--“Now you see, that’s the cruelty of conscientious people. You wouldn’t understand it—would you?—if I answered that real devotion consists of being willing to lie, cheat, and fake in order to make another person happy—to create for him the reality he wants, if he doesn’t like the one that exists.”“No,” he said slowly, “I wouldn’t understand it.”“It’s really very simple. If you tell a beautiful woman that she is beautiful, what have you given her? It’s no more than a fact and it has cost you nothing. But if you tell an ugly woman that she is beautiful, you offer her the great homage of corrupting the concept of beauty. To love a woman for her virtues is meaningless. She’s earned it, it’s a payment, not a gift. But to love her for her vices is a real gift, unearned and undeserved. To love her for her vices is to defile all virtue for her sake—and that is a real tribute of love, because you sacrifice your conscience, your reason, your integrity and your invaluable self-esteem.”- Atlas Shrugged, 284. Ayn Rand.
--“Why yes, I can,” said Midas Mulligan when he was asked whether he could name a person more evil than the man with a heart closed to pity. “The man who uses another’s pity for him as a weapon.”- Atlas Shrugged, 294. Ayn Rand.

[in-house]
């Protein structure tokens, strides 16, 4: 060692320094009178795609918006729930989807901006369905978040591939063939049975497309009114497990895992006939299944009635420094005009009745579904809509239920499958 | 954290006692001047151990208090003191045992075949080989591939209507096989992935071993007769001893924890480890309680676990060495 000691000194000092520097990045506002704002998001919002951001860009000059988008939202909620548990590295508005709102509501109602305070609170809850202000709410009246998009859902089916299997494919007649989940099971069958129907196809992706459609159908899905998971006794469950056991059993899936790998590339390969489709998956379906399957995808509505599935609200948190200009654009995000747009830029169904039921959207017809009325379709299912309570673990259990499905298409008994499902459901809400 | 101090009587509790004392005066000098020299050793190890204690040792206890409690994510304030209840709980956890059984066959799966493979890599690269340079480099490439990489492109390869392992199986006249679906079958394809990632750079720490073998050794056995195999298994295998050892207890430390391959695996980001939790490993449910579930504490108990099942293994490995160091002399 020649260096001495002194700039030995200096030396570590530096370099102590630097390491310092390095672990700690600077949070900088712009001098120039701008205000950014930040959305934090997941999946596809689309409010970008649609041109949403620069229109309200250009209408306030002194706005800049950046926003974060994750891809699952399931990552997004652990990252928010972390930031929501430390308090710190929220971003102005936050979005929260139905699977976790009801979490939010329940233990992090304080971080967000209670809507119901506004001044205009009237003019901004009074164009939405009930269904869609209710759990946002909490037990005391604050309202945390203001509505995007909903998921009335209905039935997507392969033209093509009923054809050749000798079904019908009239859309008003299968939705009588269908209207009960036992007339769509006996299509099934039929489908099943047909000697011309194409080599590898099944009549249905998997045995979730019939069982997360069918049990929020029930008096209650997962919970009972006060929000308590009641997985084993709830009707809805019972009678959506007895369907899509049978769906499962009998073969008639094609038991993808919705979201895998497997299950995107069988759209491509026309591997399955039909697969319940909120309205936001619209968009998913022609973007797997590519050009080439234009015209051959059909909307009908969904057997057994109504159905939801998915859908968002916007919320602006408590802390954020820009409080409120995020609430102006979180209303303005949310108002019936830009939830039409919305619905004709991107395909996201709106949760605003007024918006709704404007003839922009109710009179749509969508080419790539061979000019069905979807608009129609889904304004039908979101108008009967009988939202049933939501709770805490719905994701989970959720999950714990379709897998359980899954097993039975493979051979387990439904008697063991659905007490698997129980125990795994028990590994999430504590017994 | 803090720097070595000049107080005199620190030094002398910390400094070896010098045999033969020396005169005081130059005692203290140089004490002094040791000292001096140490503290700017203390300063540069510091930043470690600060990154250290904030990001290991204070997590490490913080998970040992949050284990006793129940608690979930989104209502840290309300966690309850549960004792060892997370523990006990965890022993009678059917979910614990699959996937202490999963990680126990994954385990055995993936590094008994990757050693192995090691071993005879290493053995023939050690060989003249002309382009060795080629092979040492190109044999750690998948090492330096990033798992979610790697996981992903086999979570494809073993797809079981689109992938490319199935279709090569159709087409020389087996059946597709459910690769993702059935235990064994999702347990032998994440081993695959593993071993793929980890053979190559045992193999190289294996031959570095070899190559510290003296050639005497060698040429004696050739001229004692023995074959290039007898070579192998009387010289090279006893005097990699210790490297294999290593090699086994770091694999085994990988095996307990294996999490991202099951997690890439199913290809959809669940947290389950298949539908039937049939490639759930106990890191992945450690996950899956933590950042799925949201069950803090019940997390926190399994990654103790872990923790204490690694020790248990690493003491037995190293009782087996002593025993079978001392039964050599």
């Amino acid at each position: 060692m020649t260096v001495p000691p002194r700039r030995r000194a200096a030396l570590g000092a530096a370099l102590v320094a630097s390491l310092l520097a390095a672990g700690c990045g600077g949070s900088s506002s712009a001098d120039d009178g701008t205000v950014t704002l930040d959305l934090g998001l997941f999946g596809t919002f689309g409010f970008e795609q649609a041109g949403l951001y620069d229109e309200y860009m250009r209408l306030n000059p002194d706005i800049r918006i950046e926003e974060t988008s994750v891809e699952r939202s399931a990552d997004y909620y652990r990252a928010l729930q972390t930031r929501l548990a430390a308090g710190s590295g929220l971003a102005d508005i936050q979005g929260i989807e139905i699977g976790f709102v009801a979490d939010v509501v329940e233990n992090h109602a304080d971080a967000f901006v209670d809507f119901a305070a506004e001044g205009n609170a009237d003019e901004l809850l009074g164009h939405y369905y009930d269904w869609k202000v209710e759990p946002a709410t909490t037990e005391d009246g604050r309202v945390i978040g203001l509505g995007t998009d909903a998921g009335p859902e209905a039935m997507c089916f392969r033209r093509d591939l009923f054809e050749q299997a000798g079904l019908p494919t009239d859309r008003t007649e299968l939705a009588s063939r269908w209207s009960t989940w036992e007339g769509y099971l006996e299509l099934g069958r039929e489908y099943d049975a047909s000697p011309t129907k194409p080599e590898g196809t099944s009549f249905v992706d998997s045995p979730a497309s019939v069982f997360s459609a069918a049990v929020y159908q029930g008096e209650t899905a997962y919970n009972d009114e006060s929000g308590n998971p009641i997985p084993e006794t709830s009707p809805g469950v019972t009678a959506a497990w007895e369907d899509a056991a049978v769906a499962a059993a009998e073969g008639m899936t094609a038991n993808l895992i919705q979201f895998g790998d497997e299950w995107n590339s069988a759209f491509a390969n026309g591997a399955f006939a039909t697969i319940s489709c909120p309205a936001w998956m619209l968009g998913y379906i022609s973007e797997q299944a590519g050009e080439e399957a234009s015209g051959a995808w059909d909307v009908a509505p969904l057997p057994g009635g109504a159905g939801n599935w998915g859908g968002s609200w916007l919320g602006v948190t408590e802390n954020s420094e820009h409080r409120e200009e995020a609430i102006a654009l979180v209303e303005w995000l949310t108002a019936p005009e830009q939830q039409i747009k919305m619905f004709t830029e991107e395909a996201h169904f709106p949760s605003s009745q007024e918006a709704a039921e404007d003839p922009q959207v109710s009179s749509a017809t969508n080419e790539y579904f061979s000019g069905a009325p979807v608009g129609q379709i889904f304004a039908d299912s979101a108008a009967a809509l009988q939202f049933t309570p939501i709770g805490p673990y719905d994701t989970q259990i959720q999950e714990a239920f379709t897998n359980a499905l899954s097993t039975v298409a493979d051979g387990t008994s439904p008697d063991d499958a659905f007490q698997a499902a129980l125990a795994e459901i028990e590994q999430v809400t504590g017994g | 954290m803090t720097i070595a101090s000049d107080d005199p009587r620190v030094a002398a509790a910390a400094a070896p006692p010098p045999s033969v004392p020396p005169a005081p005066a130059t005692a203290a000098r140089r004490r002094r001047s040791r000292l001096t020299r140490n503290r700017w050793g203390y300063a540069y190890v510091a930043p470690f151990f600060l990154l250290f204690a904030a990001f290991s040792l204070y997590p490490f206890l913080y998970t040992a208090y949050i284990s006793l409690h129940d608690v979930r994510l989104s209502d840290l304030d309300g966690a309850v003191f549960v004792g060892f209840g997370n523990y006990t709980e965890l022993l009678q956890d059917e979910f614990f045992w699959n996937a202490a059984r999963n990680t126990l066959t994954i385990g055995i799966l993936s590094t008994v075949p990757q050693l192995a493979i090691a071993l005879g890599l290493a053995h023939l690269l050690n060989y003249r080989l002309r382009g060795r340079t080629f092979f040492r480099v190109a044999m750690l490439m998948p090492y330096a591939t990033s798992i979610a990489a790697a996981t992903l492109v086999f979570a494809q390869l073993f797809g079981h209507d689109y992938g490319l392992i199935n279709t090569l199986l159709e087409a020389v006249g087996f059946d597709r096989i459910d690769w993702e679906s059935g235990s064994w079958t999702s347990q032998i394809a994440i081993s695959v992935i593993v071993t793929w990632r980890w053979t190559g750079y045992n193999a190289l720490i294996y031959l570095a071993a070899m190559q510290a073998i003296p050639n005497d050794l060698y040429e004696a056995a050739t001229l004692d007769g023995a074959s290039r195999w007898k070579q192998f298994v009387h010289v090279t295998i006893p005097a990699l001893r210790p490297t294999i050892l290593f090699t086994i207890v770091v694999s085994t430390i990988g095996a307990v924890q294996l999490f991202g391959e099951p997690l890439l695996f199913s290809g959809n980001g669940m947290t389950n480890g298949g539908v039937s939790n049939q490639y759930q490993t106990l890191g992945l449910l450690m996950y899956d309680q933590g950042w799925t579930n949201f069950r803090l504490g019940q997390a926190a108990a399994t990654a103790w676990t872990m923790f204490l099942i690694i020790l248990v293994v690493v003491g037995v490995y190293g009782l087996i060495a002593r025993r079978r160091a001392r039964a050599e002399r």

--“Run for your life from any man who tells you that money is evil. That sentence is the leper’s bell of an approaching looter. So long as men live together on earth and need means to deal with one another—their only substitute, if they abandon money, is the muzzle of a gun.”- Atlas Shrugged, 383. Ayn Rand.
“Genius is a superstition, Jim,” said Dr. Ferris slowly, with an odd kind of emphasis, as if knowing that he was naming the unnamed in all their minds. “There’s no such thing as the intellect. A man’s brain is a social product. A sum of influences that he’s picked up from those around him. Nobody invents anything, he merely reflects what’s floating in the social atmosphere. A genius is an intellectual scavenger and a greedy hoarder of the ideas which rightfully belong to society, from which he stole them. All thought is theft.- Atlas Shrugged, 499. Ayn Rand.